Offense struggles in Sox loss to Angels

Offense struggles in Sox loss to Angels

ANAHEIM -- With the White Sox offensive woes continuing on for yet another day at the outset of the 2007 season, resulting in Friday's 5-1 loss to the Angels before a sellout crowd of 44,126 at Angel Stadium, one would figure that Ozzie Guillen might run out of ways to assess his team's futility.

But all it took was one postgame question about this very same topic to prove the White Sox manager was anything but at a loss for words concerning his team's current five-game losing streak. In fact, in very calm and direct tones, Guillen issued a postgame challenge to his team.

"I don't see no life there. I don't see no fire," said Guillen after the White Sox managed just one run on six hits off of Kelvim Escobar (3-1) and Scot Shields (second save). "Everybody is kind of flat. You can root for them so much, screaming and trying to pick them up. And I know it's not easy when you are not hitting.

"We've worked hard enough, and we have better talent than what we show. I don't see the reason we aren't better. We are facing good pitching, but we are better than what we show.

"If we start feeling sorry for ourselves, it's going to be a long summer for everyone," Guillen added. "We have to pick it up a notch, because I don't see anyone hungry enough."

Those comments were just the beginning for a frustrated Guillen, a feeling permeating a visitors' clubhouse featuring no starter with an average above Darin Erstad's mark of .258. Troubles with runners in scoring position continued on Friday for the White Sox (12-14), whose five hitless at-bats in this particular scenario left them 3-for-28 with runners in scoring position over the last seven games.

While the White Sox put the leadoff hitter on base against Escobar in four of his seven innings, the only run they scored came via Jermaine Dye's double with two outs in the third that brought home Tadahito Iguchi from first. Overall, though, Friday's contest was not one of the White Sox more shining moments.

It certainly started on a positive note, with Erstad receiving a standing ovation from the Angels' faithful, who clearly didn't forget his tremendous contributions in Anaheim from 1996-2006. Always the dedicated professional, though, Erstad truly appreciated the reaction but couldn't put the four-run loss behind him.

"That was great. It was awesome," said Erstad, who finished 1-for-4 during his first game as an opponent at Angel Stadium. "We just didn't get the win today so it was tough."

Jose Contreras (2-3) pitched well enough to win, allowing just one earned run on six hits over six innings, while striking out six and walking three. But the three unearned runs charged to the right-hander were partially of his own doing.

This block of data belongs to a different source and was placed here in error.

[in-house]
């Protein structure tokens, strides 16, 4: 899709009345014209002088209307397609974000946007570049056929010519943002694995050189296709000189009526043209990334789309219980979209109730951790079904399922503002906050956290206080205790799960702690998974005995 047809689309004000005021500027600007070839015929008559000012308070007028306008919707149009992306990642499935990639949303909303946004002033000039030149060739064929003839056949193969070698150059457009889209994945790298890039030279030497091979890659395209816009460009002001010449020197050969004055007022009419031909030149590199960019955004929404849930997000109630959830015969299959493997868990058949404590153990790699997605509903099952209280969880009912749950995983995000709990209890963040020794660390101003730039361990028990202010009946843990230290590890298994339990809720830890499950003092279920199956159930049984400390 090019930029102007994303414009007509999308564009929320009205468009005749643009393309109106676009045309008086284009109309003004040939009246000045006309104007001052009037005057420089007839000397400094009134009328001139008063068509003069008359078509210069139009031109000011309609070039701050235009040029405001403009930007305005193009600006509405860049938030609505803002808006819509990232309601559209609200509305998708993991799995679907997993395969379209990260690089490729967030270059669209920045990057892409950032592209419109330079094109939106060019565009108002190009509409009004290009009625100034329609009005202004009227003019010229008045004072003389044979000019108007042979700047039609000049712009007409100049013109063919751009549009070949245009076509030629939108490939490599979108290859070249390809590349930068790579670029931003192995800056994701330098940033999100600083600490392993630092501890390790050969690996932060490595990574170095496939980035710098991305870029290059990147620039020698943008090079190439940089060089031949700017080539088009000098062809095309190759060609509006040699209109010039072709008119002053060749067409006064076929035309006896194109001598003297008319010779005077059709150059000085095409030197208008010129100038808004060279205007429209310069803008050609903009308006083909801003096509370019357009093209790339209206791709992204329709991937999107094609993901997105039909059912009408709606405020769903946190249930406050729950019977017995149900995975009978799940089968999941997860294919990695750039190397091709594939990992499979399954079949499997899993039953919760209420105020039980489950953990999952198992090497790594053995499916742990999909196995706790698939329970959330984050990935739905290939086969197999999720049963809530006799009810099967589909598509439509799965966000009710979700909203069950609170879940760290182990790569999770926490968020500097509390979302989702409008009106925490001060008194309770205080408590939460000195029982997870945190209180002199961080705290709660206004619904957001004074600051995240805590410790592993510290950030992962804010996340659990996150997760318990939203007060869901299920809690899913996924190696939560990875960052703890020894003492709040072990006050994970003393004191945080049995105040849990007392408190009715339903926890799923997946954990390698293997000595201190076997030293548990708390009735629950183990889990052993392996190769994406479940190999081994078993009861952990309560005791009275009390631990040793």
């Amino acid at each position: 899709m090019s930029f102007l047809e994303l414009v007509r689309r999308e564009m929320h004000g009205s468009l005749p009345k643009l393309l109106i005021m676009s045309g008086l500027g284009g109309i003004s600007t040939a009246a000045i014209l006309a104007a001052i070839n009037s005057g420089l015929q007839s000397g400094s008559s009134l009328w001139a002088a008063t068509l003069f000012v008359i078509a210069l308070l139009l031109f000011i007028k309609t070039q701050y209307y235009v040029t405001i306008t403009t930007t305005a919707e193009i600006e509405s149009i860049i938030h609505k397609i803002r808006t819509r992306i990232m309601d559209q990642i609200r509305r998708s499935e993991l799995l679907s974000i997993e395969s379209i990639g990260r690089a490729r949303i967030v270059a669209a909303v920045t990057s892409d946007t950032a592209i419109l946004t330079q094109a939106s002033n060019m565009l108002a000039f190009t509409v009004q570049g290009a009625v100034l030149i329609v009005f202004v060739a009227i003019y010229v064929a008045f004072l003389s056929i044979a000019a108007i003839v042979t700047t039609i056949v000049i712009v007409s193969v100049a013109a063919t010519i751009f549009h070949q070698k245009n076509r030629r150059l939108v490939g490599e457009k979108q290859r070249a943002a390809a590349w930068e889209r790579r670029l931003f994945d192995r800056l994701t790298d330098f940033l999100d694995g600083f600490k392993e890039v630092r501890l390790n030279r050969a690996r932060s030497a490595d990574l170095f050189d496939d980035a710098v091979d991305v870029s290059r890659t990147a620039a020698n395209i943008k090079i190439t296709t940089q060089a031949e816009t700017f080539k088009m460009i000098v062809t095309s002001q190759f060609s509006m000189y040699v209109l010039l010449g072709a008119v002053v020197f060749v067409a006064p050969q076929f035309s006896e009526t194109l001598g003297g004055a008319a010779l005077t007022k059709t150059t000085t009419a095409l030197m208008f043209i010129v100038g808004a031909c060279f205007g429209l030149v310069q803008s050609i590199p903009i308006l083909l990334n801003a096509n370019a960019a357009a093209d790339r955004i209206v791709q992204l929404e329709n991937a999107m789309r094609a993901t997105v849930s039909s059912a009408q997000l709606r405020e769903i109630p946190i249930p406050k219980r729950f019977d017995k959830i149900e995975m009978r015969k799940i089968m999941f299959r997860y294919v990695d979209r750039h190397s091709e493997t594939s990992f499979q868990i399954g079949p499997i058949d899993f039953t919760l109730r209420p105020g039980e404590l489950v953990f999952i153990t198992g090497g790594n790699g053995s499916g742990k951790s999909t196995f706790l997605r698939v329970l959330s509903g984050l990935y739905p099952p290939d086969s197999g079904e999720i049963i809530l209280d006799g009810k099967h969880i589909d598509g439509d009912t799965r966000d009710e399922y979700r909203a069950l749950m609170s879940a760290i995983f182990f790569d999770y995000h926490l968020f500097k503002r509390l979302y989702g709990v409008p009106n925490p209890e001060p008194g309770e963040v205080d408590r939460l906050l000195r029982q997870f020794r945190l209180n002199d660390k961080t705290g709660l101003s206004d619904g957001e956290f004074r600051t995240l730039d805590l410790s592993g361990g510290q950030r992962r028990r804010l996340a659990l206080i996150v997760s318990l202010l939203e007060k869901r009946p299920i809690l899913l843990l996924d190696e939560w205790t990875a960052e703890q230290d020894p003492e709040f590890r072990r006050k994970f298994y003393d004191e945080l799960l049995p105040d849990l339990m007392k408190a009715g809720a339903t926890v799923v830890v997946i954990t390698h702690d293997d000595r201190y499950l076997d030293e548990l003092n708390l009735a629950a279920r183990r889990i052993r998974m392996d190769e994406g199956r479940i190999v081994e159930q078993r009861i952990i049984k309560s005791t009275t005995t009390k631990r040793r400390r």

Erick Aybar led off the second with a bunt single, but Shea Hillenbrand followed with a grounder back to the mound that had the makings of a double play. Contreras' throw to Iguchi covering second tailed a bit toward the right-field side, but it looked to be a throw Iguchi could catch. Instead, the ball hit the edge of his glove and rolled into the outfield, putting runners at the corners with one out.

The mishaps continued with Mike Napoli's ensuing trip to the plate, as he lofted a long fly ball to Erstad in center that looked to be nothing more than a sacrifice fly. Erstad lost the ball, though, giving Napoli a double, and setting up the Angels (17-13) for a three-run inning, capped by Orlando Cabrera's two-run single with two outs.

"It's not the first time I've done that here," said Erstad of losing the fly ball in center. "That time of the night here is very tough. Just the wrong time."

Erstad also was tagged out by Aybar in the third when he slid past second base in an attempt to break up a double play. Instead of having two runners on base and one out, the White Sox rally had been squelched.

During the first three games of this eight-game, three-city road trip, the White Sox offense has produced just five runs on 16 hits. This seemingly potent group of hitters has not scored more than two runs in a game since a 7-3 victory over the Angels on April 27.

Those statistics were deemed as "embarrassing" by Guillen during his postgame soliloquy.

"You can go on a streak for a couple of days, but not for a month," Guillen said. "It's not fun. It's not fun, day in and day out, going through the same emotions. It's not fun, day in and day out, going through the same situations and it's not fun, day in and day out, talking to you guys about why we [aren't] hitting."

After just 26 games and with a mere five-game deficit to make up behind the American League Central-leading Indians, the White Sox certainly aren't hanging their heads. The past track records also are stacked in the South Siders' favor that Paul Konerko (.204), Dye (.216), Joe Crede (.206) and A.J. Pierzynski (.209) will rise from their first-month struggles.

If Guillen's postgame speech illustrated one point, it's that he's no longer tolerating a "we'll get them tomorrow" sort of attitude where his team is concerned.

"They have 100 at-bats already, and it's not cold anymore. If they want to make an excuse that we don't have [Jim] Thome or [Scott] Podsednik, that's a bad excuse," Guillen said. "They have to help themselves, and if they don't want to help themselves, it's going to be a long summer.

"I'm going to do everything in my power to get better. If I have to bench people, I will. If I have to make the lineup a different way to get a better lineup, I will. But right now is the time to stick together and believe in themselves."

Scott Merkin is a reporter for This story was not subject to the approval of Major League Baseball or its clubs.